Pennsylvania lawmakers may follow in other states' footsteps and allow sexual assault victims to sue their abusers years after the assault happened and remove the statute of limitations on prosecutions.
Senate Bill 540 would remove the statute of limitations and give victims a two-year window to file civil lawsuits against their abusers in previously expired cases.
The House passed a bill in April that would eliminate the statue of limitations and give victims until they are 55 years old to file a civil lawsuit. The current age is 30 years old.
The bills are under consideration by the Senate Judiciary Committee, which held an emotional hearing last week that included victims of sexual assault and former lawyers with the Catholic Church that said allowing retroactive lawsuits could have a big financial impact on the church.
Michael McDonnell told the committee he was abused by two priests from the time he was 11 until he was 13 years old. The abuse led to addiction and mental health issues, he said. He urged lawmakers to pass legislation and not the proposal for a constitutional amendment found in House Bill 963.
“Since 2003, grand jury reports, from investigations, into every Catholic diocese in the commonwealth have recommended elimination and suspension [of the statute of limitations] or [two-year] window legislation,” McDonnell testified. “A constitutional amendment is an unnecessary delay and denial of justice.”
Getting an amendment to Pennsylvania's constitution passed is a notoriously difficult proposition, requiring that the amendment be approved by two consecutive sessions of the Legislature without any changes, followed by a voter referendum.
Sarah Brooks said she was abused by fellow church members who were Jehovah’s Witnesses. She challenged lawmakers to remove the statute of limitations.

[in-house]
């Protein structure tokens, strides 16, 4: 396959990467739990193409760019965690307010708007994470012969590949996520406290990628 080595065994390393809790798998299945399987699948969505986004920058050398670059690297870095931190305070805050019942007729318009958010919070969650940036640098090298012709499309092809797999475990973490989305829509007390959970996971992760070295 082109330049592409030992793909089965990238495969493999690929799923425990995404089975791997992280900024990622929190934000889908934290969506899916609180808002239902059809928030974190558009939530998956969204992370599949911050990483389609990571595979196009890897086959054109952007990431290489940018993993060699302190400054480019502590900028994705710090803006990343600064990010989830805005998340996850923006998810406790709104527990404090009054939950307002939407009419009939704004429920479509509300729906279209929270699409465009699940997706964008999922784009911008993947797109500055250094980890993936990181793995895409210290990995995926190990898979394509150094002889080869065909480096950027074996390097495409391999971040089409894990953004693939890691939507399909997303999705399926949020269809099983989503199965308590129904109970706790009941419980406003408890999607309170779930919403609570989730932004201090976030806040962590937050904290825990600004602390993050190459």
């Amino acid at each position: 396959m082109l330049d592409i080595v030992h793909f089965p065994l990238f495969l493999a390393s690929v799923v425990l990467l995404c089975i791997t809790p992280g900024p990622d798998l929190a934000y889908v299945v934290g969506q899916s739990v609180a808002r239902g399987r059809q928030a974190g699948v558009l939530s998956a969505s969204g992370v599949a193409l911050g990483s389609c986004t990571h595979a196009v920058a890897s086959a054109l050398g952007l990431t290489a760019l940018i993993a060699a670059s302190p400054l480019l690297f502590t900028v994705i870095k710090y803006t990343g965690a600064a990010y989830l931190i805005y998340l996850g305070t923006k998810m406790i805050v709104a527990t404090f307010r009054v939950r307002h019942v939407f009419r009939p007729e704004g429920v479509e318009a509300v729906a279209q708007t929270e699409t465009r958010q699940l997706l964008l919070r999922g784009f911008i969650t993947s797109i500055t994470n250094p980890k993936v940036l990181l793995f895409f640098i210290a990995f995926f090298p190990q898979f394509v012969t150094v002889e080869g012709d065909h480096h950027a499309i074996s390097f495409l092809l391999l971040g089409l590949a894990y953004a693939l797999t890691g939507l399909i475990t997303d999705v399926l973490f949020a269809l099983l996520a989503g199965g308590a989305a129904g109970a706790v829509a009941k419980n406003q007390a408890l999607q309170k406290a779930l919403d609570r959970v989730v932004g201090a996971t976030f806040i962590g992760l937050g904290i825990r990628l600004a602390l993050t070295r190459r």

“Stand up for what is right because there is no middle ground,” Brooks said. “You either stand to protect pedophiles or you stand to protect children. So, where do you stand?”
Sen. Larry Farnese, D-Philadelphia, repeatedly told the panel members he was “sorry” and “he didn’t know what else could be said."
Taylor Ecker said, “We’re done with your sorries. We just want change.” She testified she was sexually abused as a child and raped as an adult.
“By denying my right to heal on my terms, on my timeline, you are denying me of my civil liberties and my pursuit of happiness,” Ecker told the panel. “Why do you wish to slow down someone’s joy?”
Other panelists said the impact of lawsuits could cripple nonprofits and the Catholic Church, which is facing accusations from multiple alleged victims. And insurers would likely not cover retroactive claims since some of the parties involved would be deceased.
While Committee Chairman Lisa Baker said the hearing was not to debate the bills, she gave a strong statement at the beginning of the hearing.
“There is no dispute how appalling the patterns of abuse are and have been, how responsible adults conspired to cover up wrongdoing or how organizations and institutions schemed to run the clock out on the ability of victims to secure some measure of justice,” Baker said.
No date has been set for a committee vote.